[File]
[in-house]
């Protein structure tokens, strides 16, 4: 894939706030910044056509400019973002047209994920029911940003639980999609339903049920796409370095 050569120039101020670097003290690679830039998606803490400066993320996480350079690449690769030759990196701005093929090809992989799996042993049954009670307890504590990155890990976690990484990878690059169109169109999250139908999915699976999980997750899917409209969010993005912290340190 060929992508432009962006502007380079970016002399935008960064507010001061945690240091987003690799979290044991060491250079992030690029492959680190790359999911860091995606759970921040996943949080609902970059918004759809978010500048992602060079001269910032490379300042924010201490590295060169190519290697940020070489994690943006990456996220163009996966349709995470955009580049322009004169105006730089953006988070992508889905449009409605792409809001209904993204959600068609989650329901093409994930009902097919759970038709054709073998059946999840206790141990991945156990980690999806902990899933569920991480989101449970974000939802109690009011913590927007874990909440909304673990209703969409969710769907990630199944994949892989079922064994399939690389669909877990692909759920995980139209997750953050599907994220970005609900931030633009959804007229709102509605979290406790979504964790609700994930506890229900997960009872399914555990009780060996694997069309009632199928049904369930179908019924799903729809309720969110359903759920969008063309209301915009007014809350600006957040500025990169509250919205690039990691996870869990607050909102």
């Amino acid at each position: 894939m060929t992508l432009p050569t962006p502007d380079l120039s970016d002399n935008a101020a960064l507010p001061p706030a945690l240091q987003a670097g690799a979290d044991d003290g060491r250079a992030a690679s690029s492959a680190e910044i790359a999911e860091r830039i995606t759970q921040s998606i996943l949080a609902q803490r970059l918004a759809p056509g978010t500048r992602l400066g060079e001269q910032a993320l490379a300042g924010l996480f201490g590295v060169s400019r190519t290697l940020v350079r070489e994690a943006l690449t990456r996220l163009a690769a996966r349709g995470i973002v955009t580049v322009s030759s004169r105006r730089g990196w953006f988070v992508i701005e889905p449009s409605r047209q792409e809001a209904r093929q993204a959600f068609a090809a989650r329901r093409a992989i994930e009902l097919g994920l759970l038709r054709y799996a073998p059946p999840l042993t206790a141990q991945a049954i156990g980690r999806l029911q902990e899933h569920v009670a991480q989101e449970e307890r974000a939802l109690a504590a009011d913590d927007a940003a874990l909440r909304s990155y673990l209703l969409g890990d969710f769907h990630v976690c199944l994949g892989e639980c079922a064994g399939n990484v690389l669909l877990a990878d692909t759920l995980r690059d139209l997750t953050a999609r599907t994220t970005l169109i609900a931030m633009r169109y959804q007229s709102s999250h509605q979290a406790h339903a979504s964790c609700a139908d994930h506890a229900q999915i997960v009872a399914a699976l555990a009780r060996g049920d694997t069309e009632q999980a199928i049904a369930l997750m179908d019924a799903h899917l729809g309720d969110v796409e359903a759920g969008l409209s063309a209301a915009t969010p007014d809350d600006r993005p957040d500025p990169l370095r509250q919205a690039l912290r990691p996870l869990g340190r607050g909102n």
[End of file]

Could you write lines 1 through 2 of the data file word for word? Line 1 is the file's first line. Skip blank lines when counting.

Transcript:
[in-house]
């Protein structure tokens, strides 16, 4: 894939706030910044056509400019973002047209994920029911940003639980999609339903049920796409370095 050569120039101020670097003290690679830039998606803490400066993320996480350079690449690769030759990196701005093929090809992989799996042993049954009670307890504590990155890990976690990484990878690059169109169109999250139908999915699976999980997750899917409209969010993005912290340190 060929992508432009962006502007380079970016002399935008960064507010001061945690240091987003690799979290044991060491250079992030690029492959680190790359999911860091995606759970921040996943949080609902970059918004759809978010500048992602060079001269910032490379300042924010201490590295060169190519290697940020070489994690943006990456996220163009996966349709995470955009580049322009004169105006730089953006988070992508889905449009409605792409809001209904993204959600068609989650329901093409994930009902097919759970038709054709073998059946999840206790141990991945156990980690999806902990899933569920991480989101449970974000939802109690009011913590927007874990909440909304673990209703969409969710769907990630199944994949892989079922064994399939690389669909877990692909759920995980139209997750953050599907994220970005609900931030633009959804007229709102509605979290406790979504964790609700994930506890229900997960009872399914555990009780060996694997069309009632199928049904369930179908019924799903729809309720969110359903759920969008063309209301915009007014809350600006957040500025990169509250919205690039990691996870869990607050909102």